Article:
30 November 2012

Let It Be Cubits

In my fantasy role-playing, I have an aversion to anachronistic units of measurement and the out-of-character dialogue they encourage. Although I have nothing against the metric system, I find it unacceptable in the context of pre-Enlightenment settings. Alchemists did not measure their concoctions in milliliters and moneylenders did not weigh precious metals in kilograms. I find it hard to immerse myself in a medieval setting in which Robin Hood takes aim at a target 50 meters away and it's x kilometers to the nearest river.

I could always resort to the units of measurement still popular in the States (and used in Dungeons & Dragons and its ilk), many of which are appropriate to a medieval setting (e.g. ounces, pounds, feet, yards, miles, etc.), but this renders the rules a little less accessible to gamers more accustomed to the metric system. What to do?

The solution is to use a system that is equally unfamiliar to everyone. Allow me to reintroduce the cubit. Based on the average length from the elbow to the tip of the middle finger, the cubit has varied over time and from nation to nation (the ancient Egyptian royal cubit was between 20.6 and 20.8 inches, the Aztec cubit was 20.7 inches, the ancient Chinese cubit was 20.9 inches, the ancient Greek cubit was 18.2 inches, etc.), but it has commonly been rendered as 18 inches (or 46 cm), especially in the Old Testament, and this is the cubit we shall be using.

The 18 inch cubit is perfect for fantasy gaming use. It does not evoke mood-breaking modernity, yet it is easy for gamers to translate into units they understand. For the U.S. gamer, a cubit equals one and a half feet or half a yard. For most other gamers in the world, a cubit equals approximately 0.5 meters. If the rules were to use cubits, it would make them truly universal. International gamers would not need to be annoyed by movement rates of 120' and U.S. gamers would no longer need to argue about whether 12" was 120 feet or 120 yards and why it was being expressed in inches. (Yes, I know the answer to that, but I'm trying to make a point rhetorically.) For the sake of simplicity and sanity, let it be cubits.

1 cubit = 16 inches = 0.5 yards = approximately 0.5 meters

Do you need a unit of measure smaller than a cubit? The Old Testament cubit also provides the answer, being divided into 6 palms of 4 fingers each for a total of 24 digits.

1 cubit = 6 palms * 4 fingers = 24 digits

So, a palm equals 3 inches and a finger equals 0.75 inches. At any rate, when in doubt, one can always just use one's forearm, palm, or fingers to estimate!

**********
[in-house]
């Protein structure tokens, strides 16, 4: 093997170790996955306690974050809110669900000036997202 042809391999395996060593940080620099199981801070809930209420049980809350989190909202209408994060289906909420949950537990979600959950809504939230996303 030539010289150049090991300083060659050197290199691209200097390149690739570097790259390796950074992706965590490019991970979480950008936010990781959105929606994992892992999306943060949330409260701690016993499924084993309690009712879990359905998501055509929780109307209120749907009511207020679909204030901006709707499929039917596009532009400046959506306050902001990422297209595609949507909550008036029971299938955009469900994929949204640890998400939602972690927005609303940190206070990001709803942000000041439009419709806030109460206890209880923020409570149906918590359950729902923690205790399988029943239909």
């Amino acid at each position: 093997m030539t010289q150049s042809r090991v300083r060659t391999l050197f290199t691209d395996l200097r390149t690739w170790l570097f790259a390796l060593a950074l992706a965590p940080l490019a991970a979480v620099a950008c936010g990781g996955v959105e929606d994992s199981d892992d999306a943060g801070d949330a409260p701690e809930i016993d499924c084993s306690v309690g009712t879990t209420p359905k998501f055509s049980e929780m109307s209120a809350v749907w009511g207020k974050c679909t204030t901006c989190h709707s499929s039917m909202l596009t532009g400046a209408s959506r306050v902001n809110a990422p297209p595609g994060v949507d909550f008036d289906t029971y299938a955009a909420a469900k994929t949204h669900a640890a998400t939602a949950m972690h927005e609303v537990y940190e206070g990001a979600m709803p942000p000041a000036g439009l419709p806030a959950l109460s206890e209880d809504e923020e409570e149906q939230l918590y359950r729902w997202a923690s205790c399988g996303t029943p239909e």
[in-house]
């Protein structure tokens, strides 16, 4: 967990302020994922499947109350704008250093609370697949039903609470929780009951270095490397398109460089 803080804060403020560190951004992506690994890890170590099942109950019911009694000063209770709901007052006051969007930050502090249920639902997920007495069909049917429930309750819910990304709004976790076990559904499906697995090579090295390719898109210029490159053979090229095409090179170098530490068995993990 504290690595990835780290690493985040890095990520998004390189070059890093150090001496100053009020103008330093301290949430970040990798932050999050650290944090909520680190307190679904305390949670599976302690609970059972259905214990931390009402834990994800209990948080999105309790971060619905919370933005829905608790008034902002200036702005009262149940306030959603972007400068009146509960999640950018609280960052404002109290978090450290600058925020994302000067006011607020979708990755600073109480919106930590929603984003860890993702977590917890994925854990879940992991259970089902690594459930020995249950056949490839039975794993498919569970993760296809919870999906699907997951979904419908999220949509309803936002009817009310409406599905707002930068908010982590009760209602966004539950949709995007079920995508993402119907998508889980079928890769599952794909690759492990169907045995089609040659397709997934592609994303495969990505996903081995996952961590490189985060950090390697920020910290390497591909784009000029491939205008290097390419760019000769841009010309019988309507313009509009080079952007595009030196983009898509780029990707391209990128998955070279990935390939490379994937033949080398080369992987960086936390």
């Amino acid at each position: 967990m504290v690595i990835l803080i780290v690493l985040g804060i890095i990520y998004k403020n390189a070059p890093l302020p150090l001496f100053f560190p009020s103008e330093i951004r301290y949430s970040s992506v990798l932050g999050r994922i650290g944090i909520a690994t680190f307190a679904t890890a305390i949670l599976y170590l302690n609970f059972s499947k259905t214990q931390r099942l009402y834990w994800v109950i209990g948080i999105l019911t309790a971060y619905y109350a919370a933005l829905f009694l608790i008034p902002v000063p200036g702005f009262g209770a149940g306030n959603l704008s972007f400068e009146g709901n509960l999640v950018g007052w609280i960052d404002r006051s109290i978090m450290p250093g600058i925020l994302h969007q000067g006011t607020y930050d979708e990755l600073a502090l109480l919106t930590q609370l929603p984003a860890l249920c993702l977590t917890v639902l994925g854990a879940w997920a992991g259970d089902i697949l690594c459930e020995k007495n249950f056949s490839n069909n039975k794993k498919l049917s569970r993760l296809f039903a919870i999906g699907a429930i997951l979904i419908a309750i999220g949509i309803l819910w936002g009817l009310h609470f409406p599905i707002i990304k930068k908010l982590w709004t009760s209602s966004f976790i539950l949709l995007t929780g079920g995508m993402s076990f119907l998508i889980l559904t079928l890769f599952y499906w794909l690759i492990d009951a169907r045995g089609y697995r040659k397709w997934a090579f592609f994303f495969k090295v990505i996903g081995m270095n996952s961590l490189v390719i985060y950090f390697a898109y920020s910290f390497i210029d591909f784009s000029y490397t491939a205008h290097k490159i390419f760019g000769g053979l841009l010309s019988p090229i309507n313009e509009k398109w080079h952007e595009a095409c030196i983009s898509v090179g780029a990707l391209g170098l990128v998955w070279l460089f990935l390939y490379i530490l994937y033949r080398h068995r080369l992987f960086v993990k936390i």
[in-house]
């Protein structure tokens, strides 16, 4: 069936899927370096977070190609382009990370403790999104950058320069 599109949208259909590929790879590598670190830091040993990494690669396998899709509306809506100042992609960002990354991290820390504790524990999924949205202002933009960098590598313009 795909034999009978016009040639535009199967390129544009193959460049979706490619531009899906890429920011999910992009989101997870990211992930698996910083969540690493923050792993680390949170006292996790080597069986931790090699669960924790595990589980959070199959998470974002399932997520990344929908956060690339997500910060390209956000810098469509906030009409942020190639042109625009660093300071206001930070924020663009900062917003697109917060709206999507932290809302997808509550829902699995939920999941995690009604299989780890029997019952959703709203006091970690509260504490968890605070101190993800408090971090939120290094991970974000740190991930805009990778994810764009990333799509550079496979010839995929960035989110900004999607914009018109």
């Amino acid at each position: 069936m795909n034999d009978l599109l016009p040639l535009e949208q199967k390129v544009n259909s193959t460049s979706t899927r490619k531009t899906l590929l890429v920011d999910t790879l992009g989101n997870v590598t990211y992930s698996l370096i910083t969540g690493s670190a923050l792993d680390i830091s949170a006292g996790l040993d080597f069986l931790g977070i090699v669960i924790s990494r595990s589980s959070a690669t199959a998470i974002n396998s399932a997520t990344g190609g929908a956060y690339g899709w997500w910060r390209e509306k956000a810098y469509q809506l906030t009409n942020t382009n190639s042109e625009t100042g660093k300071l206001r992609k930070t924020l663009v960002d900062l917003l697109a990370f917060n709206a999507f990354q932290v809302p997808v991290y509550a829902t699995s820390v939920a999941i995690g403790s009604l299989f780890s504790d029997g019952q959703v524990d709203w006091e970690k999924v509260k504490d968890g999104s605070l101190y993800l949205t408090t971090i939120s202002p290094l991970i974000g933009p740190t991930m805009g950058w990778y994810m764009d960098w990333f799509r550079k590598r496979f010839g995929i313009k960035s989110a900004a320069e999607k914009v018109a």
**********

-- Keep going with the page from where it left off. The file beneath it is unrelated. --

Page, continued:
27 November 2012

Displacer Cake Insinuation

Not to alarm anyone, but I have made a minor change to the wand of wonderment (q.v.) [and the wand of surprise (q.v.)]. Previously, effect #53 read "The target becomes invisible for one day." This would not be an issue were it not for the fact that there are already two effects involving invisibility for varying periods of time, and the purpose of the random table is to maximize unpredictability (at least in the case of this magic item). Therefore, I have replaced that line with the following:

53. A displacer cake materializes before the target.

To those unfamiliar with displacer cakes, they are merely cakes (of any type) that always appear to be 1-3 cubits (or more) away from their actual position. Perhaps this is due to their "molecular vibrations," an uncanny optical illusion, or a special type of pixie dust. No one knows for certain. All that is known is that they appear to be as delicious as they are elusive.

15 November 2012

Mid-NaNoWriMo Report

It is halfway through National Novel Writing Month and I am still in the game, although I confess I have fallen behind. [Excuses deleted.] At any rate, I am lagging, but I haven't surrendered. If I fail to meet the 50,000 word goal by the 30th, I will continue writing until I finish my novel and I will set a secondary, personal deadline of December the 31st.

The setting for my novel is evolving incrementally in the same manner as some of my past campaign worlds. One starts with the immediate vicinity, then one expands the details of the world as the player characters travel to new places and meet people from other lands. This, of course, is the opposite of another method of worldbuilding, which is to map and populate the world first, usually including topography, boundaries, roads, cities, nations, cultures, resources, etc. before the first adventure is even written. I have tried that method in the past, but I have found that it is often more of a hindrance than a help to my creativity. The very first sessions of proto-Dungeons & Dragons began as adventures within a single location (Castle Blackmoor), gradually expanding to encompass larger regions as those details were needed. It is a strategy that has worked well for me in gaming, and it seems to be working well for my novel, which is fortuitous as I intend this novel to serve the dual purpose of being the basis for my next campaign world.